Before we head further, we would like to point out that the decoding of the Aishwarya video and its eventual streaming is a very one-dimensional view of what really transpires. The telco's HQ is a hive of network activity. This hub handles all sorts of data, including traditional voice content, video, high-quality music, e-mail packets from the Internet, etc. This hub-side view allows the HQ to guarantee a high level of quality over their streams. It also allows them to prioritise these streams to maximise the available bandwidth. Note that since each stream is multicast, there is no way for an end-point to request corrupted content again-to allow for this inflexibility, multicast streams transmit redundant packets. All this ensures that hassle-free and high-quality content is just a remote control away, without breaking the plug-and-play spell of our TV sets.
Back to our scheduled program: the video stream has reached the local operator. This is where all the boring and invisible, yet important, bits go in, the most important being the software controls. Here you would have elements controlling user authentication, user billing, channel change requests, video-on-demand requests, advertisements, and so on.

At a user's end, the connection goes into a set-top box, which arranges the packets and then decodes the incoming signal for your TV set. We said each channel was multicast to several end-points, and that this was a good thing: now, note that the set-top box is acting as an end-point to the multicast content. Each channel is sent to a particular multicast group. Thus, when you change the channel, the set-top box simply changes its multicast group. This is as good as instantaneous, and thus, when it comes to IPTV, surfing through channels should be faster than ever.

The "last mile" to the user can be either over DSL twisted-pair or over cable. Rarely, this could also take place over optic cables, making for an end-to-end optic solution. Generally though, DSL is what would be used, seeing as we are talking about phone operators. The bandwidth afforded by a DSL loop is considerably less than ideal. However, since not all channels are simultaneously multicast, the problem is greatly allayed.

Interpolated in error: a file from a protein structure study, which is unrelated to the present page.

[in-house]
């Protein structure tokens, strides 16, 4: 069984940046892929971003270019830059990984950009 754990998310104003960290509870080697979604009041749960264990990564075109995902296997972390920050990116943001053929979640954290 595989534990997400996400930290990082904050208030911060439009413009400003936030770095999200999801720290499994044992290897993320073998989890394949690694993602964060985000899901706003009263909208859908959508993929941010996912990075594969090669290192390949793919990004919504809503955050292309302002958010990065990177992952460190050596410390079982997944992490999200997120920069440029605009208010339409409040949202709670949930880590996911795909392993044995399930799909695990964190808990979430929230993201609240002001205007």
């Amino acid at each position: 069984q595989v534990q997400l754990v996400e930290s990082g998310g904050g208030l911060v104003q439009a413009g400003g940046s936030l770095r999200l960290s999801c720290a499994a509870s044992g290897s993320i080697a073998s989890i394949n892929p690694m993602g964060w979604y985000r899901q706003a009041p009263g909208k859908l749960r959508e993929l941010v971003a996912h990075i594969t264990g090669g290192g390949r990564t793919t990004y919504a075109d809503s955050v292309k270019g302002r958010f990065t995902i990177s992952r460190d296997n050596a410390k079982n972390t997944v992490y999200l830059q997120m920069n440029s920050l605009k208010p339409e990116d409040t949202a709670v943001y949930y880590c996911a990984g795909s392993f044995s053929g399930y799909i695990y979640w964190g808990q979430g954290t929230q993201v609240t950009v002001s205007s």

An Interactive View
One of the benefits of IPTV is video-on-demand, or VOD. It means exactly what it implies-instead of waiting on your favourite show, you can watch it when you want to. This generally works with the help of a VOD server, which stores content made available for such a demand, and handles requests to that end. A multicast stream, however, does not allow for VOD. This is because VOD is essentially a unique service-like Batman's hotline to Commissioner Gordon! To enable this feature, the local operator creates a unicast stream to your house. This stream connects your TV to the VOD server mentioned, opening access to all your Saas Bhi Kabhi Bahu needs.

You also get VCR-like control over a video stream. This allows you to pause, rewind or forward a show as you see fit. IPTV can also bring digital video recording (DVR) to your TV, if such functionality is offered by the set-top box. A DVR-enabled box can be used to record important cricket matches, for example. Over IPTV, a DVR can not only record a show while you are watching another, it can also record multiple shows simultaneously (bandwidth willing). Since all this is digital, you can also see multiple picture-in-picture applications.

As we touched upon earlier, the telco at the heart of all this handles more than just video. Imagine the service leveraging its access to the Internet to bring you your e-mail, or its access to the phone lines to bring you your phone calls. Imagine then, a scenario in which you are notified by a small pop-up of an incoming e-mail while watching a show. Or imagine taking a video call as a picture-in-picture overlaid on a football match that just cannot be missed.

There will also be the relatively mundane enhancements to your TV experience: interactive TV guides on your favourite shows, perhaps linked to user reviews and ratings. Pay-per-view could also be offered via such guides.

Another great functionality could be a process wherein you only pay for what you watch, although this is unlikely to happen-channels generally wrap their hit shows with assorted crud, and will therefore continue to offer, and charge for, so-called bouquets… of crud.

Vive La Révolution?
IPTV is not the only means of viewing video content over the Net. Services such as You Tube ( allow users to share video content over the WWW. Even Google is on it, with its Google Video service, which is unfortunately not yet available in India. We can imagine an amalgamation of content sources and a variety of streams that will entertain us in the years to come. Take Google for example: in the US, it plans to cover cities with Wi-Fi access; free, ad-sponsored Wi-Fi at that. Down the line, Wi-Fi can be replaced with WiMAX with its mile-wide blanket of coverage.

AOL recently unveiled In2TV-a streaming TV Web site accessible over the Internet. Apple with its iPod/iTunes combination, and Microsoft with its PlaysForSure/Windows Media devices, can both offer a wide range of audio and video content over personal computers, laptops, PDAs, portable media players, and so on.

Pretty soon, everywhere you turn, TV will be there, waiting. You will no longer need to stay home to be able to be able to plug in, turn on and cop out. Question is-is that a revolting or a revolutionary thought?